Sponsor Content Above the Clutter with Pete Krainik
Episode Seven: Man And Machine
Brought to you by: IBM
Madden NFL 25 had an uphill battle for its rollout last August. For one, the game has been around for 25 years, so generating excitement is a challenge.
But there was a bigger issue at play: the game consoles. Both the Xbox360 and the PlayStation 3 have been around for more than seven years, and the next-generation consoles were coming out in November, after the game's release. Many gamers, it was feared, wouldn't want to plunk down cash for a game until after the new consoles went on sale. And after shelling out for a new console, they might be cash-strapped.
On top of all that, the target audience for video games, tech-savvy males ages 12-to-35, tend to be an elusive bunch marketing-wise, given that they're the least likely cohort to watch TV in real time and they often install ad blockers.
So the challenge for its agency, Heat, was clear: Get gamers excited about the next Madden release and get them to buy the game when it came out.
In the Madden series, the biggest changes year-to-year are in the roster of players, said Steve Stone, founder and exec creative director at Heat. So marketing a massive change in game play wasn't possible. But Heat's research found the primary reason gamers buy Madden is the element of social competition. Loyal Madden players often spark highly competitive rivalries.
Heat's campaign focused on that rivalry, engaging consumers with epic rivalry stories of NFL players like Arian Foster of the Houston Texans and Marshawn Lynch of the Seattle Seahawks. In the ad, the rivals spend their entire lives training to get into pro football specifically so that they can beat each other at Madden 25.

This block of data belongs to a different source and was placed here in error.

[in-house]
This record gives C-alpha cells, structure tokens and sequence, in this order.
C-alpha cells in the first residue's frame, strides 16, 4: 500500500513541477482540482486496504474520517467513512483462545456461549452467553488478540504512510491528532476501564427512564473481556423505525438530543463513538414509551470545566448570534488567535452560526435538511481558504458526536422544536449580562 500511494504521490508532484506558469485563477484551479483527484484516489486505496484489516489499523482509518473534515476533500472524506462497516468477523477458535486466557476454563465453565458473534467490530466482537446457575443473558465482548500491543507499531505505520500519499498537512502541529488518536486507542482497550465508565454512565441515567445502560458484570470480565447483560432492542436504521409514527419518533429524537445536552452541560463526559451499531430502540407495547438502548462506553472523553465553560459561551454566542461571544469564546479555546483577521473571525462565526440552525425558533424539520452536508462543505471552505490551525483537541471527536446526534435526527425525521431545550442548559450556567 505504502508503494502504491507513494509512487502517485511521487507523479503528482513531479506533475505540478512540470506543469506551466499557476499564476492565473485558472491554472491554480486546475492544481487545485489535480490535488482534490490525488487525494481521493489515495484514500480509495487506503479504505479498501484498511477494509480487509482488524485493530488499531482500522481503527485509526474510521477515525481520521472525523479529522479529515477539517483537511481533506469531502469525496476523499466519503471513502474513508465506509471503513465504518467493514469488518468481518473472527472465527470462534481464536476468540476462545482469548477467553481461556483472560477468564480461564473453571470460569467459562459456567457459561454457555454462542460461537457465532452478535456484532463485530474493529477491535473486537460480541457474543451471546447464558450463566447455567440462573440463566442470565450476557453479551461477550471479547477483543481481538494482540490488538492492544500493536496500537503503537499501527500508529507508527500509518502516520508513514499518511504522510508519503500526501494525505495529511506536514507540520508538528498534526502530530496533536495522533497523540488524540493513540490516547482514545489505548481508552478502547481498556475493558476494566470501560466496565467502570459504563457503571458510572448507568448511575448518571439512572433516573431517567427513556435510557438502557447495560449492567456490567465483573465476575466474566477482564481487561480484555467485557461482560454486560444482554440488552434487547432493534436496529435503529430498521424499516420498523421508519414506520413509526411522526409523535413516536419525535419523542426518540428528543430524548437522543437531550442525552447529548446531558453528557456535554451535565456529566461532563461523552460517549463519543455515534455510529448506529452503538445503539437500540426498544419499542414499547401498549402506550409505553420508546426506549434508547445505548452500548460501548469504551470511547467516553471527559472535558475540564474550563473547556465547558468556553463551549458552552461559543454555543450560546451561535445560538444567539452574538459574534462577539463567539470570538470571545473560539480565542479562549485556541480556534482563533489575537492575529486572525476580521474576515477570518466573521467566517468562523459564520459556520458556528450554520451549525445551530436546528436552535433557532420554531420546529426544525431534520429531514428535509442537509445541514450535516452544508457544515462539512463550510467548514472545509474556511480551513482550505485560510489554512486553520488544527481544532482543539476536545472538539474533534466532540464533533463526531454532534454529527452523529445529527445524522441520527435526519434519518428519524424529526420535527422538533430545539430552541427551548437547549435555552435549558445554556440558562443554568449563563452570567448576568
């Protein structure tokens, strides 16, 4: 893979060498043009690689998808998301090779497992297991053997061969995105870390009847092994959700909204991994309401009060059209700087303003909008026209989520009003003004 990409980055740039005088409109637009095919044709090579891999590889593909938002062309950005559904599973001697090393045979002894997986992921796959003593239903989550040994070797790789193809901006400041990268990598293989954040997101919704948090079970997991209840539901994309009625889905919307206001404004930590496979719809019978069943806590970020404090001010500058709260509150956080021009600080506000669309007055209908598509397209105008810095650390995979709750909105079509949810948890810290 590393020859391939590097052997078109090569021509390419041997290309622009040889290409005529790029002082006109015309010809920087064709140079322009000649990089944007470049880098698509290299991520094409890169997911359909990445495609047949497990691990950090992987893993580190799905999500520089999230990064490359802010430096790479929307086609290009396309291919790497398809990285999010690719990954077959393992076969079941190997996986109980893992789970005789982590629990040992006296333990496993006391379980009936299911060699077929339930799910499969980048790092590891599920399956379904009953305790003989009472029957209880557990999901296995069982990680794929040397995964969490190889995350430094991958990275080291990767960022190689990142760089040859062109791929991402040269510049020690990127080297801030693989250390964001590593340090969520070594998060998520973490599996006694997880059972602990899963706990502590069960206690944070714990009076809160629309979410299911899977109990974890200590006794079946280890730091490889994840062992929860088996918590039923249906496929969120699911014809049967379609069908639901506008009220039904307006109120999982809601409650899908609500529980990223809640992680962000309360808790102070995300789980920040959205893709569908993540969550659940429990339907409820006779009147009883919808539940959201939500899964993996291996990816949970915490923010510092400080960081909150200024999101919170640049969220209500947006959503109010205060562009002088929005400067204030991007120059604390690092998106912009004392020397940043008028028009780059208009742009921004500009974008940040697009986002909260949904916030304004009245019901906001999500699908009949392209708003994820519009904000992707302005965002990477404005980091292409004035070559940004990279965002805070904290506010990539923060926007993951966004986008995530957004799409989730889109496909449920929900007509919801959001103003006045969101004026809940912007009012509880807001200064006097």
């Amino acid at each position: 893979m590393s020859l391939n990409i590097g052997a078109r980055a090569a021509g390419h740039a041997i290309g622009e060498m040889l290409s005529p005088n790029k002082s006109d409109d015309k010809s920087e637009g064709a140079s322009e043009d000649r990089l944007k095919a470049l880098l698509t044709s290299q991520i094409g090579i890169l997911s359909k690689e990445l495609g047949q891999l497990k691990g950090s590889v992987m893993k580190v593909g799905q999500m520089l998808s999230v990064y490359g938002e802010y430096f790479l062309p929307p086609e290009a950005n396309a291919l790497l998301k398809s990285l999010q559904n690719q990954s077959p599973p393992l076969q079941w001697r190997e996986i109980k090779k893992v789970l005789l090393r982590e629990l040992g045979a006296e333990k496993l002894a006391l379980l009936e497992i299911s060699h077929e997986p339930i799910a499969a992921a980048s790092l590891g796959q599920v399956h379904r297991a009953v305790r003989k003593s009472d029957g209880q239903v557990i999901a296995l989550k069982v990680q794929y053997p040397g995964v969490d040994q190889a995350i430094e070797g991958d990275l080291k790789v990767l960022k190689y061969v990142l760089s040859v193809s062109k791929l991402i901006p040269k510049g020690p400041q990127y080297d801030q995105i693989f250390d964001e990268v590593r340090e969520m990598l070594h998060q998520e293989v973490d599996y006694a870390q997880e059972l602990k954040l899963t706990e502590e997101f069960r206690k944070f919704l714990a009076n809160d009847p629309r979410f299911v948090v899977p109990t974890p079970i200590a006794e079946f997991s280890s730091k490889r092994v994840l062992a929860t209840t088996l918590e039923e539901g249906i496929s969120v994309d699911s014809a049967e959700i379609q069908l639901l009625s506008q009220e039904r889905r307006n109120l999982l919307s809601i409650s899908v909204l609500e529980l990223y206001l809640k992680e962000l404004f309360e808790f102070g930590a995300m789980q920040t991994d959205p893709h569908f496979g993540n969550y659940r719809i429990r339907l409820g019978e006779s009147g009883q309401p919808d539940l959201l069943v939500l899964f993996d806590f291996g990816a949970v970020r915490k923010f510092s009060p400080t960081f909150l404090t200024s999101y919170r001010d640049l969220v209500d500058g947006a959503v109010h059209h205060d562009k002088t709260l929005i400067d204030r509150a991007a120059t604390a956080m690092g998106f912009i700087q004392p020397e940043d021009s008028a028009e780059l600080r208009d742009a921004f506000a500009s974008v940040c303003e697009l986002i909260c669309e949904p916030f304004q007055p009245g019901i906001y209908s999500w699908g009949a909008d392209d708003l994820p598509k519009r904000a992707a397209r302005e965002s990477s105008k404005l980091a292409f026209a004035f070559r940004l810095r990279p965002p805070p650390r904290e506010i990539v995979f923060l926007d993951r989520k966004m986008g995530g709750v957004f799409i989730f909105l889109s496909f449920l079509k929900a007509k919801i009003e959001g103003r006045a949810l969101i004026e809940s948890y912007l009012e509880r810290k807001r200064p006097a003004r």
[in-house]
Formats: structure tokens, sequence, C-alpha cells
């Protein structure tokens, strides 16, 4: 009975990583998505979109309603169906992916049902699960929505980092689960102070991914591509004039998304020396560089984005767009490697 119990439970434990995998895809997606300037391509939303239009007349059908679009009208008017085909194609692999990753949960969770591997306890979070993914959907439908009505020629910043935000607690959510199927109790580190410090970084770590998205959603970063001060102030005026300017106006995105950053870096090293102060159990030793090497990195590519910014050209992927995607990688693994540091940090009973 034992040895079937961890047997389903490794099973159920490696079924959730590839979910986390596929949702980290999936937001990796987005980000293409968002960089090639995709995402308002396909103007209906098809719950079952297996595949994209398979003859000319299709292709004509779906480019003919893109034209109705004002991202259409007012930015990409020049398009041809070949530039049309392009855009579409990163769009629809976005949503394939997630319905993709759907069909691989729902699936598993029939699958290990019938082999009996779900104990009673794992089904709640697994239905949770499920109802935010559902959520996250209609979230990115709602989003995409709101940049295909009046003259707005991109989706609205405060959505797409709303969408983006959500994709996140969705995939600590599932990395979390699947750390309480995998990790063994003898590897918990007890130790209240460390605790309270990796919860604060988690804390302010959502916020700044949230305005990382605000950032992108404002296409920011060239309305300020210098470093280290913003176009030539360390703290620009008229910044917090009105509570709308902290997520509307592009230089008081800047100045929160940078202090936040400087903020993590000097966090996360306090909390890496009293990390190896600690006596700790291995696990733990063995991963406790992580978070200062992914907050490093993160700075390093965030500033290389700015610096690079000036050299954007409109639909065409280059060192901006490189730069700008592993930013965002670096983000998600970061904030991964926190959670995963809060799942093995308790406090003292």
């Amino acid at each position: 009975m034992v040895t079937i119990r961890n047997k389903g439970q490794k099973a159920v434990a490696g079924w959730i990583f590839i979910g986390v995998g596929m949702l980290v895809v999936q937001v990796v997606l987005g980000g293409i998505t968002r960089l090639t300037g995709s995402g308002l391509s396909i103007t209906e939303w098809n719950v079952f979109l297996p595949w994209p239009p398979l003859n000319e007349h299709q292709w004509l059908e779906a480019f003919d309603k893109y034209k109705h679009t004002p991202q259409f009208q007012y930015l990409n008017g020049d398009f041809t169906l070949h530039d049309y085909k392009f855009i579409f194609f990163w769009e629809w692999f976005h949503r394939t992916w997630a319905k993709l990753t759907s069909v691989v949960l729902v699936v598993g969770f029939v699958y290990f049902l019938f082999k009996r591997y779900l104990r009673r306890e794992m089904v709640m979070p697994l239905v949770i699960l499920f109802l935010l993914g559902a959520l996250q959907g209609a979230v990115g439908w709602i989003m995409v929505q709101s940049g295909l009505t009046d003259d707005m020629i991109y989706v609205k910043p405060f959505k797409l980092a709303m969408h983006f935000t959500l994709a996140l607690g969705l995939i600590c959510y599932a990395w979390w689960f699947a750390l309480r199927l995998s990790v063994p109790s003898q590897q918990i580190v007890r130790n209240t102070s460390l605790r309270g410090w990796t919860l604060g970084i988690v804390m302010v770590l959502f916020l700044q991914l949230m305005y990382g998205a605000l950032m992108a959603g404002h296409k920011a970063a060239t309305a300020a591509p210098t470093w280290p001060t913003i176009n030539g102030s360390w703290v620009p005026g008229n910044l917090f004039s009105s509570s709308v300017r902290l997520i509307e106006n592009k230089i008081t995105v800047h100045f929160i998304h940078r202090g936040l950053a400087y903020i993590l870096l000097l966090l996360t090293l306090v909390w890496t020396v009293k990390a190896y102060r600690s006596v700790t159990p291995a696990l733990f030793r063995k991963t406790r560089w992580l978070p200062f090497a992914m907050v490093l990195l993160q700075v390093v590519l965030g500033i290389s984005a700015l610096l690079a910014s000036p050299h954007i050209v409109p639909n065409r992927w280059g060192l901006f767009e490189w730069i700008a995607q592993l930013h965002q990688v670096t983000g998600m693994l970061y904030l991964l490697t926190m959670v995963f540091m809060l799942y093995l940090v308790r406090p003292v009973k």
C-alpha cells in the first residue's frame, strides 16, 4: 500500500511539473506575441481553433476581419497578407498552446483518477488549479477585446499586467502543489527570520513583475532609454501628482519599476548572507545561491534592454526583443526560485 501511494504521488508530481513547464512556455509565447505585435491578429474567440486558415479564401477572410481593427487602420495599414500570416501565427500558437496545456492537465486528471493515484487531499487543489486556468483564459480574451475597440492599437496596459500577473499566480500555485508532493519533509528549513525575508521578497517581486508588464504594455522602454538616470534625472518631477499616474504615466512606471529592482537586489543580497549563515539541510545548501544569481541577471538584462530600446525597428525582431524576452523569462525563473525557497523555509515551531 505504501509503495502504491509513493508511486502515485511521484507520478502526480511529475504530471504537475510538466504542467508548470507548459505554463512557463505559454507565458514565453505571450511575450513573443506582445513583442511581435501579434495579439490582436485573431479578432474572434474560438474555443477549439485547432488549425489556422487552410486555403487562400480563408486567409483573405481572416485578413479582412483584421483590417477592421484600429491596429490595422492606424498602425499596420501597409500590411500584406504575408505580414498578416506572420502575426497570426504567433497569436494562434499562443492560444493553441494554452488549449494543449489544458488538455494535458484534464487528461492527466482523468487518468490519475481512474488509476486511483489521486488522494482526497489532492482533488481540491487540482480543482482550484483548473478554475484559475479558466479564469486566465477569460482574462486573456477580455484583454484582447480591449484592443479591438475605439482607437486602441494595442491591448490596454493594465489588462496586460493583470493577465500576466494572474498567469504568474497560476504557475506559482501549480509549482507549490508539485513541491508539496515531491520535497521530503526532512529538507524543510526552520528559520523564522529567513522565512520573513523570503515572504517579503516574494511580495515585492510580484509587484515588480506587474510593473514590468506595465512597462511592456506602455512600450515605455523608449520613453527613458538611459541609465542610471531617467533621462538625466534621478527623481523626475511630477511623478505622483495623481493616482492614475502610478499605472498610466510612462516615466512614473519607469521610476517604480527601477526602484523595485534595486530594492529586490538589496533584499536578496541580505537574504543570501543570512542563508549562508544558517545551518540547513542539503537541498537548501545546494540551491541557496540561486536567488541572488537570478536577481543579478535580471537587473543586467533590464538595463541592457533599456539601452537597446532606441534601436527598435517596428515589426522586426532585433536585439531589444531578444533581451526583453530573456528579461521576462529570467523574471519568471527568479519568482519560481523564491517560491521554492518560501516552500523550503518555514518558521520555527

Heat took rivalry a step further, calling on Colin Kaepernick of the San Francisco 49ers and Russell Wilson of the Seattle Seahawks for a TV spot in which they wager a bet that the losing quarterback in an upcoming real-life NFL game would have to shave an eyebrow. The agency took over the ESPN homepage to support the launch of the wager, along with a significant social-media push.
Unfortunately for Mr. Kaepernick, the 49ers lost, and he shaved his eyebrow.
The client was more fortunate. Seven weeks after the launch, Madden sold 1.9 million copies. Sales were up 5% year-over-year, and up 6% over the forecast.
"The real time, dynamic nature of the effort put our brand at the center of the football conversation at its most compelling moments," said Carolyn Feinstein, EA Sports' senior VP-global consumer